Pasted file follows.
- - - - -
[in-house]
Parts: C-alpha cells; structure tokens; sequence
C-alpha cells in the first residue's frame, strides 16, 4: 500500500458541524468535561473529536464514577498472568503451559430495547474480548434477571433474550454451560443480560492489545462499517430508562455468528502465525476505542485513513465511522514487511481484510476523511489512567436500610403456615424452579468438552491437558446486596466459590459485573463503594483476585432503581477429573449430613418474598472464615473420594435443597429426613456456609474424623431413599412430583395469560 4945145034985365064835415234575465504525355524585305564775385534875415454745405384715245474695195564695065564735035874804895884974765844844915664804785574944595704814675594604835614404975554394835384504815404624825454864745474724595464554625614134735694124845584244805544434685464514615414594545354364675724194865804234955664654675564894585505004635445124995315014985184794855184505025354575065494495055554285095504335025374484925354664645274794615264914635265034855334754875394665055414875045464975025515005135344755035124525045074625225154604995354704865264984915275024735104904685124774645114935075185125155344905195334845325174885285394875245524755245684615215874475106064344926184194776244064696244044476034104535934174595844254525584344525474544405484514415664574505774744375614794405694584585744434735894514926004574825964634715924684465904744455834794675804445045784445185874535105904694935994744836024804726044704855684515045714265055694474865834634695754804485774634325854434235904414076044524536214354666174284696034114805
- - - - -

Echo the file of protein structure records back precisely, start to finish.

[in-house]
Parts: C-alpha cells; structure tokens; sequence
C-alpha cells in the first residue's frame, strides 16, 4: 500500500458541524468535561473529536464514577498472568503451559430495547474480548434477571433474550454451560443480560492489545462499517430508562455468528502465525476505542485513513465511522514487511481484510476523511489512567436500610403456615424452579468438552491437558446486596466459590459485573463503594483476585432503581477429573449430613418474598472464615473420594435443597429426613456456609474424623431413599412430583395469560 4945145034985365064835415234575465504525355524585305564775385534875415454745405384715245474695195564695065564735035874804895884974765844844915664804785574944595704814675594604835614404975554394835384504815404624825454864745474724595464554625614134735694124845584244805544434685464514615414594545354364675724194865804234955664654675564894585505004635445124995315014985184794855184505025354575065494495055554285095504335025374484925354664645274794615264914635265034855334754875394665055414875045464975025515005135344755035124525045074625225154604995354704865264984915275024735104904685124774645114935075185125155344905195334845325174885285394875245524755245684615215874475106064344926184194776244064696244044476034104535934174595844254525584344525474544405484514415664574505774744375614794405694584585744434735894514926004574825964634715924684465904744455834794675804445045784445185874535105904694935994744836024804726044704855684515045714265055694474865834634695754804485774634325854434235904414076044524536214354666174284696034114805